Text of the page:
June 26, 2008
Misty morning, the temples and pyramids of Tikal rise out of the fog. Monkeys swing and a toucan flies by, followed by a pair of parrots. Our guide's name is Roxy, and she has been a tour guide since her father, a prominent Guatemalan politician, was exiled to the jungle in the late 70s.
We climb over 200 steps to sit at the top of Temple IV. The jungle is a cacaphony of birds. It is breezy and, for the first time in weeks, cool.
Roxy tells us of learned Mayan King-Priests who held the secret knowledge of mathematics and architecture and astronomy and agriculture, using their mystical skills — passed down generation by generation — to cultivate the faith of the people. She tells us of the honor of being sacrificed as a messager to the gods. And of the shame in being sacrificed as a demonstration of power. We talk of the Venus War Games and of the 100 year drought and of gods and of rain and kings and priests and commoners. And also, seemngly intermixed, come the stories of the assassination of Roxy's father, of the machine gun fire when the guerillas took Tikal, of the utter brutality of the Guatemalan military as soldiers gunned down hundreds of innocent villagers.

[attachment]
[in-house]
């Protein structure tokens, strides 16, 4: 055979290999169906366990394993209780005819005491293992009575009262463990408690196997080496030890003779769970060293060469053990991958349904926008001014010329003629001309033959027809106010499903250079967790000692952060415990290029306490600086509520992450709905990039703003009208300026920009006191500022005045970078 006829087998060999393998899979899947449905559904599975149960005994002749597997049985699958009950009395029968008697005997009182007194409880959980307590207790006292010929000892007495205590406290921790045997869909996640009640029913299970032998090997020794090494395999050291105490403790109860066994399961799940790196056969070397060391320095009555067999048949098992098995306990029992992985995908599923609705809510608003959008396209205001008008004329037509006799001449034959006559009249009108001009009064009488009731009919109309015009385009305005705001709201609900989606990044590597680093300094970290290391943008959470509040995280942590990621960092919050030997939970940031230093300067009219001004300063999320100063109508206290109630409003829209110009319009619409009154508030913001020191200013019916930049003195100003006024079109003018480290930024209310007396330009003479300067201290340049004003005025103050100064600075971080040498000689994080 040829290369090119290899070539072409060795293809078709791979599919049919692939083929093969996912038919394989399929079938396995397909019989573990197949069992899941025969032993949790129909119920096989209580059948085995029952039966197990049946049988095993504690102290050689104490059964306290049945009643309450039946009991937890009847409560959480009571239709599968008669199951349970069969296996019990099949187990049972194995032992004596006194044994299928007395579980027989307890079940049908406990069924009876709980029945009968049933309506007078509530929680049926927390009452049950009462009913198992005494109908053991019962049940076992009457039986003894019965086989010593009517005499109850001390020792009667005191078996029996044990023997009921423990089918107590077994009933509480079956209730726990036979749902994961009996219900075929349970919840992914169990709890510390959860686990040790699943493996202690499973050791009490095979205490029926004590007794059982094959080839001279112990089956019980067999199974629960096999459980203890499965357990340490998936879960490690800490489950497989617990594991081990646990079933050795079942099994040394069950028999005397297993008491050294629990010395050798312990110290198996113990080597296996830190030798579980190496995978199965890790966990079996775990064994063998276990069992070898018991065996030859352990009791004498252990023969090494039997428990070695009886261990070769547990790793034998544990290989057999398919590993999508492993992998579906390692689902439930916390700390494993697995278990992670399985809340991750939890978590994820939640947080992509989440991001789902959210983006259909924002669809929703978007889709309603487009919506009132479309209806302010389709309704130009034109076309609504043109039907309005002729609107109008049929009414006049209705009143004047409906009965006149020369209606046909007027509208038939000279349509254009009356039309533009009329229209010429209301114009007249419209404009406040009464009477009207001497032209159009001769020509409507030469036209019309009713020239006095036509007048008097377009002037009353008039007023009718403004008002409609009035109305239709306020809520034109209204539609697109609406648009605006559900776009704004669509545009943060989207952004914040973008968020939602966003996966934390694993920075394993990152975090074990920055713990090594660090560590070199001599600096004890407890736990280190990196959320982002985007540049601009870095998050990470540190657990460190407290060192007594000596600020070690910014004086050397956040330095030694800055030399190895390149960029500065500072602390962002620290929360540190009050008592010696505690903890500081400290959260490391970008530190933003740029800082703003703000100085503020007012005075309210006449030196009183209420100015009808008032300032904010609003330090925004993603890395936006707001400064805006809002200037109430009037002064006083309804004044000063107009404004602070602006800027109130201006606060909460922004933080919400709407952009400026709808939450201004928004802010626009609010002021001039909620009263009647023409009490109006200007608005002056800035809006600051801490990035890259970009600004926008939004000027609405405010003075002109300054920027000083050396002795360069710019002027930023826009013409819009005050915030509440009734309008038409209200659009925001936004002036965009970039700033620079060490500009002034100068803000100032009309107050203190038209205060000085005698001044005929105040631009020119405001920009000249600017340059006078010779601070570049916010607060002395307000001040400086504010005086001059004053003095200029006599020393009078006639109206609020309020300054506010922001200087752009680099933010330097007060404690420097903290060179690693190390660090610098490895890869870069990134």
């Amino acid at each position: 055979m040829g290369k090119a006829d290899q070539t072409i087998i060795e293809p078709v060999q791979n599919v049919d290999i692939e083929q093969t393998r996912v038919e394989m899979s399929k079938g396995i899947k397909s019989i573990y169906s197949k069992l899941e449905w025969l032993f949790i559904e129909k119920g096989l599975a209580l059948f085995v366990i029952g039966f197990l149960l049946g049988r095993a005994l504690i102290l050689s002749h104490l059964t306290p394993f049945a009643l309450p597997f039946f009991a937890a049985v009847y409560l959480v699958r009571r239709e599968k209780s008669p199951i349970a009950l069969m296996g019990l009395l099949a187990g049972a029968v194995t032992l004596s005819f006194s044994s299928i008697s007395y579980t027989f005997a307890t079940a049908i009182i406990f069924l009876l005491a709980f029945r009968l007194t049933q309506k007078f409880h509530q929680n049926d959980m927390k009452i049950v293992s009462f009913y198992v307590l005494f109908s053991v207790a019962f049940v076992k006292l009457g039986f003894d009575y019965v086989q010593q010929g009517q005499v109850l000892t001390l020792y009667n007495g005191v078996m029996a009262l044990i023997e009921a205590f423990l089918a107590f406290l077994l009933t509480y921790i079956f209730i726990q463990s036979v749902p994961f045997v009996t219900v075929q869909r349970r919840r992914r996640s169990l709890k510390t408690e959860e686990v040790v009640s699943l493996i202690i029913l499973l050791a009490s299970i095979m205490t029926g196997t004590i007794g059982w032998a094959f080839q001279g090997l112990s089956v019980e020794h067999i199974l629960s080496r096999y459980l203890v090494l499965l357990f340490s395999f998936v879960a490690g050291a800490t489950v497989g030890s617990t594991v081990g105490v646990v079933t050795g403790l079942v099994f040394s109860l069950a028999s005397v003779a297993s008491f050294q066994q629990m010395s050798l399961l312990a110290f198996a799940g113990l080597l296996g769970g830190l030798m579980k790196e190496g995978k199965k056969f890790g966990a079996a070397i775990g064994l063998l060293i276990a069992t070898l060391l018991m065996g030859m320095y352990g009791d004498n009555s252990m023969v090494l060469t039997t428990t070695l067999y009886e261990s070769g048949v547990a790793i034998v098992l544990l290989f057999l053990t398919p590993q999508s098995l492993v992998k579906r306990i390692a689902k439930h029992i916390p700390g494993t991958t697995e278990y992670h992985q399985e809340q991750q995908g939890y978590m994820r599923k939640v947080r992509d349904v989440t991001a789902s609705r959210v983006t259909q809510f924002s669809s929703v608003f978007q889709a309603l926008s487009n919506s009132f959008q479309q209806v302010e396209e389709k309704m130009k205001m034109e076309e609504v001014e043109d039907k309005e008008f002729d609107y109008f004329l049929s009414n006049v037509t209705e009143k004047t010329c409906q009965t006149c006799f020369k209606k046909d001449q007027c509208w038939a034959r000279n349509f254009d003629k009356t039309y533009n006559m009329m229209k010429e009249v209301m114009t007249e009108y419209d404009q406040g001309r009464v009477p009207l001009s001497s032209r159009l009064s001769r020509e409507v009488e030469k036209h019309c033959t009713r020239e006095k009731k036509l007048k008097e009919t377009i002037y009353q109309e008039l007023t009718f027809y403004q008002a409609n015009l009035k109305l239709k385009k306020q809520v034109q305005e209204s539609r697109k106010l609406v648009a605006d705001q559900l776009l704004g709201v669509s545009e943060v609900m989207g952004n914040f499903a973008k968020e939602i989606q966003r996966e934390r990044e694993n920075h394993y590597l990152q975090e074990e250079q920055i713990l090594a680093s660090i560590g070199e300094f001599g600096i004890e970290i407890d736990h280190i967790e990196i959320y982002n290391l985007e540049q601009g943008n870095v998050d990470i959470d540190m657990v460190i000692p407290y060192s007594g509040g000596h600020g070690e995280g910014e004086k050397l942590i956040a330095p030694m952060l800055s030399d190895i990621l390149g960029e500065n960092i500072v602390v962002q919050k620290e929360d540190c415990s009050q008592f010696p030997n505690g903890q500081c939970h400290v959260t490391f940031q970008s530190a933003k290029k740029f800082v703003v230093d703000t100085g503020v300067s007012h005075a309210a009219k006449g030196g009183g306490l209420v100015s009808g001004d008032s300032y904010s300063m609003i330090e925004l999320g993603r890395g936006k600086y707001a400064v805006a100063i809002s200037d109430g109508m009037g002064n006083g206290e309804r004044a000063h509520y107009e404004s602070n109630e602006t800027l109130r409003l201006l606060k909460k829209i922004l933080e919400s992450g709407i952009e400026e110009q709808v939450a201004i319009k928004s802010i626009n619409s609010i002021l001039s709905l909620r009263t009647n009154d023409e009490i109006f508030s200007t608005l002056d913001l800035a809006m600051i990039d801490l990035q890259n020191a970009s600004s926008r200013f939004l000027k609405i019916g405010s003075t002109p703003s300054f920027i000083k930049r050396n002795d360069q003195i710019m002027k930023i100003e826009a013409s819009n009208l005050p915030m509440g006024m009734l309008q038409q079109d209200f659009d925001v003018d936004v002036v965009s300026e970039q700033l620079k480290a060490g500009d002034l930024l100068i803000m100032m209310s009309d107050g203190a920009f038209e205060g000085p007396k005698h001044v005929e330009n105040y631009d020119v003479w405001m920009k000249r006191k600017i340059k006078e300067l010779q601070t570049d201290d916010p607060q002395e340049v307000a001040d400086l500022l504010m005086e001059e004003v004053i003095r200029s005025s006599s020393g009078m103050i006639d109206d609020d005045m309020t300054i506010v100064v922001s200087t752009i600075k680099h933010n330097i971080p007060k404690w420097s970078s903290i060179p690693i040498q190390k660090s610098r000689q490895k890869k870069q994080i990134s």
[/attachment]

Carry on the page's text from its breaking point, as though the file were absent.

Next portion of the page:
Flint knives or machine guns, head-dresses or camoflauge, pleas to Chuc or to Jesu Christo, territorial wars and power struggles, it is all the same.